Book Review: The Crown’s Burden by Kelly Blanchard and Mattew Dale

The second book in a series can either fall flat, or really push the series forward. Or, as I have recently discovered, it can push the series forward and also make you want to grumble at the authors for ten minutes about that thing that they did at the end that really made the book, but also was just cruel to the readers. The Crown’s Burden by Kelly Blanchard and Matthew Dale does that.

1. Thoughts on the plot

The plot picks up where book one left off, with Ensula on the throne trying to reclaim her kingdom from the insidious forces that have been trying to take power. Adrik and her allies are trying to help her, but there is a lot getting in the way. The plot starts out relatively straightforward, with events seeming simple and just as one would expect for the new queen. Then, things get complicated. And twisty. And fantastic. 

I can’t say too much without giving away spoilers for both book one and book two. I can say that it’s a great plot. Even the bit at the end that I’d like to complain about but can’t because it really helped the story along.

2. Thoughts on the characters

As I expected for this book, the familiar characters get an extra layer of depth and intrigue. They come into the book a little beat down, a little wiser than before, but the fight’s not over. I really enjoyed seeing them grow even further rather than just resting on their accomplishments from book one. And the new characters that were presented were just as interesting, with their own motivations and twisty secrets that almost matched the familiar characters. I like them all.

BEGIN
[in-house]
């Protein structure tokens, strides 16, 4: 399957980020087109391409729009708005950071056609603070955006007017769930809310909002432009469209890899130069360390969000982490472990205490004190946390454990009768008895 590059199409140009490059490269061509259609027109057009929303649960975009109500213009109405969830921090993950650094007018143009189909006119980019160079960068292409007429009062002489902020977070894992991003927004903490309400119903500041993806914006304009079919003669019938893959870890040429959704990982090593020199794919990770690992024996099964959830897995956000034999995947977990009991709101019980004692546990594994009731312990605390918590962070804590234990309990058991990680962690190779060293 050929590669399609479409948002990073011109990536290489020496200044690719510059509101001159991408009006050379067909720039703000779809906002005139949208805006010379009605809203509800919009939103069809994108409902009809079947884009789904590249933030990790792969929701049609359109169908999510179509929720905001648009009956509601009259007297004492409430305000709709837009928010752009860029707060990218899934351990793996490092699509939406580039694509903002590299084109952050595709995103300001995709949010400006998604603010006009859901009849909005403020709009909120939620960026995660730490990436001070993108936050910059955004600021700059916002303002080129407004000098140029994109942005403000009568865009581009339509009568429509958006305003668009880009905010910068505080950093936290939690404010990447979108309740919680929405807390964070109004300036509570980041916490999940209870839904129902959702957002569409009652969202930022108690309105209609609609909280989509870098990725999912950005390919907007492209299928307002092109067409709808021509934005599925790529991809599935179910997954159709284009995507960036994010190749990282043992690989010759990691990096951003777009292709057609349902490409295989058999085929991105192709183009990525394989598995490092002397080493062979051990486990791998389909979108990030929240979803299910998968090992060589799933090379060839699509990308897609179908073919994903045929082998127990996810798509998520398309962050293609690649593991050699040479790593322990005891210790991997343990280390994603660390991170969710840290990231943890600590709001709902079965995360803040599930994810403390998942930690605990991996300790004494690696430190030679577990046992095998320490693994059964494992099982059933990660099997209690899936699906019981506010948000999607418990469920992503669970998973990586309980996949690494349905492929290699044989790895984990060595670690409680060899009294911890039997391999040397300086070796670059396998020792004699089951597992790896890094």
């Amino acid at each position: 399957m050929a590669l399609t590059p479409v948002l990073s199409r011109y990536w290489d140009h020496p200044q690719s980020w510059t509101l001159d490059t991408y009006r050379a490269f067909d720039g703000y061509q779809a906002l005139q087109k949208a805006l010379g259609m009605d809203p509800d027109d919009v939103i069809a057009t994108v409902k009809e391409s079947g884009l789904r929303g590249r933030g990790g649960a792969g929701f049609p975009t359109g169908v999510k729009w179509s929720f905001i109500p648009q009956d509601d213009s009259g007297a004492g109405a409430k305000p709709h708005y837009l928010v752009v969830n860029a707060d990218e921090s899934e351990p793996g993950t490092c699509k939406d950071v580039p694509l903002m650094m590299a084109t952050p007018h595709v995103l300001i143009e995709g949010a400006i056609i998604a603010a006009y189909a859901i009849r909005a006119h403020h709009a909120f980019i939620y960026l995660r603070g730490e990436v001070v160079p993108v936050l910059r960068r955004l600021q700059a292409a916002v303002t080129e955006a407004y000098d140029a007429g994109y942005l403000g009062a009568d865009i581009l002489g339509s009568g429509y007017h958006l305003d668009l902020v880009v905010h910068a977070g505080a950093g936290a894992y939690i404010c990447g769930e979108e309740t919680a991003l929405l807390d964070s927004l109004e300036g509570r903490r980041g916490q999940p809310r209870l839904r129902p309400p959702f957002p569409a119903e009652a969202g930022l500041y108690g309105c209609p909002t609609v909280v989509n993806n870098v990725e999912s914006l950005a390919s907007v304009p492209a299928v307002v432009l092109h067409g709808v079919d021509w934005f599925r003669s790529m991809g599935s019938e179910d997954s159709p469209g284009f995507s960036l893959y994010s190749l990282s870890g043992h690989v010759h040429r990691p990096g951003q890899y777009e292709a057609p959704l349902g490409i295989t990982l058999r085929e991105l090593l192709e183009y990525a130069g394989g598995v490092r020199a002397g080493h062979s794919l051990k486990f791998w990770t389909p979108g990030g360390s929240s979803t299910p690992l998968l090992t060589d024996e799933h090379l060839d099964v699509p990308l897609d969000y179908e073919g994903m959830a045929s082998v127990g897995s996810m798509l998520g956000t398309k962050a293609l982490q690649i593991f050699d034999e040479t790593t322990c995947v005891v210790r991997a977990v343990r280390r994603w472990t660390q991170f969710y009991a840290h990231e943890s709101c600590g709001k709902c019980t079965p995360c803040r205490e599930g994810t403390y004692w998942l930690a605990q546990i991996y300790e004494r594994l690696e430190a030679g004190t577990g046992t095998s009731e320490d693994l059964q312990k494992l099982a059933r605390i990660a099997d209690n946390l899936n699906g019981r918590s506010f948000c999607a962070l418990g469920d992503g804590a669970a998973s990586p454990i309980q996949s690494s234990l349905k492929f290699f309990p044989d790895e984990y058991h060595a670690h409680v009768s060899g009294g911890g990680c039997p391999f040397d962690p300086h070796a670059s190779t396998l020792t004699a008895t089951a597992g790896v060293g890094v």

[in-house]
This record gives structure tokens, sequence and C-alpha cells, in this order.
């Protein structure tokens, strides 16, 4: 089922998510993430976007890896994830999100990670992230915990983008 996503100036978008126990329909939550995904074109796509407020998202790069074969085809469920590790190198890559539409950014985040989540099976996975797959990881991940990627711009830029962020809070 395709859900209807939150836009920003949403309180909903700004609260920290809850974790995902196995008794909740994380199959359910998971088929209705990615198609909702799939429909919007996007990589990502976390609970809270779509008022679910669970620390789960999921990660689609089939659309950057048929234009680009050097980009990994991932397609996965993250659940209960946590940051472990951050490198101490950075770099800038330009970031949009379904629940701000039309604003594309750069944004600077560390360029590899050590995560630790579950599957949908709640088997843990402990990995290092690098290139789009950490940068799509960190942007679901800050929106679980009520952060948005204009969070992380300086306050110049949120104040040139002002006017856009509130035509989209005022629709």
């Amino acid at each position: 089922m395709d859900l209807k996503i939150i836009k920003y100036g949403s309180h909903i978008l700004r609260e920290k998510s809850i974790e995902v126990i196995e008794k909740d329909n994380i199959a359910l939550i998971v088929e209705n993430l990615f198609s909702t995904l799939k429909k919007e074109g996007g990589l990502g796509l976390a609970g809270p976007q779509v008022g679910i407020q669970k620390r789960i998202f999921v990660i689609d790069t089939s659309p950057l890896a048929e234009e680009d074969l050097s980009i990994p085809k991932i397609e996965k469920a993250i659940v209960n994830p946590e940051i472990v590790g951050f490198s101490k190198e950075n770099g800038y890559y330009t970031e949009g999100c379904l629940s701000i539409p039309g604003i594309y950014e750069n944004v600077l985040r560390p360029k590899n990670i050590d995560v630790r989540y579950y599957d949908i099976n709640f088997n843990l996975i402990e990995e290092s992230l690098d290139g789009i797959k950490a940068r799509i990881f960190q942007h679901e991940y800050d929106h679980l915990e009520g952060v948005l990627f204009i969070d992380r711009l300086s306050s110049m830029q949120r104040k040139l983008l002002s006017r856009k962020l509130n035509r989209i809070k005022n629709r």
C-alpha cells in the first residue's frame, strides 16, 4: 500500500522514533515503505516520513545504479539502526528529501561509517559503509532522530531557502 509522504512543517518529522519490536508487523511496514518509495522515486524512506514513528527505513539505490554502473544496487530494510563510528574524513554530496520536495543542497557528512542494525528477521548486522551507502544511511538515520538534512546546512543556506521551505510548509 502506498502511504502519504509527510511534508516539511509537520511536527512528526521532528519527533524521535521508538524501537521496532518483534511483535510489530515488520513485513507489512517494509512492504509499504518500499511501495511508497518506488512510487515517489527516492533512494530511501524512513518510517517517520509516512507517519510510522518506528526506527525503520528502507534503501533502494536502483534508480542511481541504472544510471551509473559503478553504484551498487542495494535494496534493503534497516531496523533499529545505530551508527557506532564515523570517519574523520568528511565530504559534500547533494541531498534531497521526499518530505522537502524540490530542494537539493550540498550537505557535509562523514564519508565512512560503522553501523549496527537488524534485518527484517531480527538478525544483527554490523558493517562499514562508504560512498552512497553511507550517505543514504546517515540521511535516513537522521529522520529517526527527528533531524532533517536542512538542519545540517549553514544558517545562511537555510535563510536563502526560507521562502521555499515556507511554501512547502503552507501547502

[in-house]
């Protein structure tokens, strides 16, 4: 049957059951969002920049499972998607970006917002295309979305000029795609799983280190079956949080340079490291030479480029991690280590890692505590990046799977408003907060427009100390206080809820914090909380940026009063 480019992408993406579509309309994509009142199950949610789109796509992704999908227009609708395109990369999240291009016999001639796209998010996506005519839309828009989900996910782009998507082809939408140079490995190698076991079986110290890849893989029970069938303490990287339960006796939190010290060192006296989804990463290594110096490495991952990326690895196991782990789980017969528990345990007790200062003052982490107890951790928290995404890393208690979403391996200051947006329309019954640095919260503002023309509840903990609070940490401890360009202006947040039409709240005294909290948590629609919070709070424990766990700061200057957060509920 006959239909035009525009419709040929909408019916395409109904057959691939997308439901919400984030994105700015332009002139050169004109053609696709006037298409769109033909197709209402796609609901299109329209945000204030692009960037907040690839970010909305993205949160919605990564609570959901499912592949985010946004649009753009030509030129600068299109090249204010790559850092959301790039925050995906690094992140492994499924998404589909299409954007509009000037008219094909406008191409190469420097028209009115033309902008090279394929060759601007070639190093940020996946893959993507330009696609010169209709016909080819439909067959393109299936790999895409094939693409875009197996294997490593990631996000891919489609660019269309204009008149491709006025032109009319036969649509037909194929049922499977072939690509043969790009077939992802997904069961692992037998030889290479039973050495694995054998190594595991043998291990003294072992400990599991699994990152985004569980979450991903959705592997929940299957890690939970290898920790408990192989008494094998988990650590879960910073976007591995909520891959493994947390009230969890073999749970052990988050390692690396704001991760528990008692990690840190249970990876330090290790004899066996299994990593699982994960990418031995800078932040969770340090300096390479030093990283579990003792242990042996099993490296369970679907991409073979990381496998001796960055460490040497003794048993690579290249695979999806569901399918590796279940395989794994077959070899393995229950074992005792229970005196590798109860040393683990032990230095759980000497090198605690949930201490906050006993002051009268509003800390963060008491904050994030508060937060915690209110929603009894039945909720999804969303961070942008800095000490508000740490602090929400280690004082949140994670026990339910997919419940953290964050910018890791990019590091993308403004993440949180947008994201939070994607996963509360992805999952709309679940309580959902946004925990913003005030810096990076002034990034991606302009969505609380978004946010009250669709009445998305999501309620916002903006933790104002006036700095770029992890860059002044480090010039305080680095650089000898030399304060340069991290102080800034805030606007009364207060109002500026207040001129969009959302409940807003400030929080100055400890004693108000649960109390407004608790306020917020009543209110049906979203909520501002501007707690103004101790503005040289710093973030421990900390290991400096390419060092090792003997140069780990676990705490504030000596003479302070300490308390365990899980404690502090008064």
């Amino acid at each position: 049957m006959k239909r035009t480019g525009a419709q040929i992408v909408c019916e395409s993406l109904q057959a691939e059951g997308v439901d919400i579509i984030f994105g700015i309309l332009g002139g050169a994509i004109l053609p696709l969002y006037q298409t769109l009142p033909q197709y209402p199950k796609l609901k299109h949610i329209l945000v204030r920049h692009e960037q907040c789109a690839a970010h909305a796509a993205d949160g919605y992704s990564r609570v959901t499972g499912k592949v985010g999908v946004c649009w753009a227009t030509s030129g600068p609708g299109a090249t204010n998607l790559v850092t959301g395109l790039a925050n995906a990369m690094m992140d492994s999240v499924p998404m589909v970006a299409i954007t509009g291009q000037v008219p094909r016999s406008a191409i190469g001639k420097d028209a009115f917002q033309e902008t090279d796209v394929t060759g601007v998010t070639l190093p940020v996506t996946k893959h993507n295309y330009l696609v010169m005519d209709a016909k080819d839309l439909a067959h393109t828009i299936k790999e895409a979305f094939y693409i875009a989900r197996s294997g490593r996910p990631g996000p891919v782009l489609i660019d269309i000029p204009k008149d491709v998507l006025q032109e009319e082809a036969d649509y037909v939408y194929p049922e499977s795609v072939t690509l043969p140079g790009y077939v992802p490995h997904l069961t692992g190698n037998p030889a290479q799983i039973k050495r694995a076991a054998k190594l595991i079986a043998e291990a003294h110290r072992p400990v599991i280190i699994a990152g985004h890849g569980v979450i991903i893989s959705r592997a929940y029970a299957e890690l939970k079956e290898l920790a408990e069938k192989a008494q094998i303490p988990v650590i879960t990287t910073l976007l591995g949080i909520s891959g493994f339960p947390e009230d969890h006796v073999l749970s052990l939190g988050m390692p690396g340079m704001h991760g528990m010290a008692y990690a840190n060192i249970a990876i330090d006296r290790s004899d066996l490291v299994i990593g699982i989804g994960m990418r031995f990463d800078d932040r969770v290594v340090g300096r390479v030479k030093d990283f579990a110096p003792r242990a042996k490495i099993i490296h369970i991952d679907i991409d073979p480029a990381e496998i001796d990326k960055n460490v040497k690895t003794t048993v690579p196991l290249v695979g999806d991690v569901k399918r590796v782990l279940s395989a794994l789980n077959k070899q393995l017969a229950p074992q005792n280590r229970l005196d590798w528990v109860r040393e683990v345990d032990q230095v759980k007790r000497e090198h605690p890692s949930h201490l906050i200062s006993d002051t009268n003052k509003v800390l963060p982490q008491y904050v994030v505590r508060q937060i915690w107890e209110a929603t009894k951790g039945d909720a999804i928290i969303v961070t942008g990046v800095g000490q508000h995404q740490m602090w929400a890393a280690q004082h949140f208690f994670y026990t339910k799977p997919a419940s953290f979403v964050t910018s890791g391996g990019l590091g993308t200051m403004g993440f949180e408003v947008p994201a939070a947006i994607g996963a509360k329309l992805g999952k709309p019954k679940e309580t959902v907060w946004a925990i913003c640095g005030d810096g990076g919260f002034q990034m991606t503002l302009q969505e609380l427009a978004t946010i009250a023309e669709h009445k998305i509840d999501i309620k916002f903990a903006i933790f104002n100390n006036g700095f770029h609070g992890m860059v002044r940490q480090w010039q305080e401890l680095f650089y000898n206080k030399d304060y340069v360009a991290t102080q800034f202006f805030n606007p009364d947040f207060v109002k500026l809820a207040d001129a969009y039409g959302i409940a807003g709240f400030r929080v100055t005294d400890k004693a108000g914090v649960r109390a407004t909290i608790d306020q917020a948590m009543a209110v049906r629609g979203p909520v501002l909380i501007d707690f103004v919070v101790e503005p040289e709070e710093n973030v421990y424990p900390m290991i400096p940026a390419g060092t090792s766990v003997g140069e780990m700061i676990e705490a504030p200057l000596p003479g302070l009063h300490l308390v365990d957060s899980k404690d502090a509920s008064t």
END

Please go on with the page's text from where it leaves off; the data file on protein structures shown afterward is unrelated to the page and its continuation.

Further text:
Except for Danroth. Read the book and you’ll understand.

3. Favourite part

The climax all the way to the ending. Not the bit that instigated the whole affair, because while it was exceptionally well done it was quite sad. The bit after, where everything went—there’s no better way to describe this—kaboom.

4. Critique

I don’t really have a critique for this book. It was entertaining, well written, twisty, and had characters I both loved and hated. And I keep mentioning that bit at the end, but it’s not a bad thing per se, just sad, which doesn’t earn a mention as a critique.

Overall, The Crown’s Burden is a great read, and I enjoyed it thoroughly. Do read book one first, though, or you will be quite lost.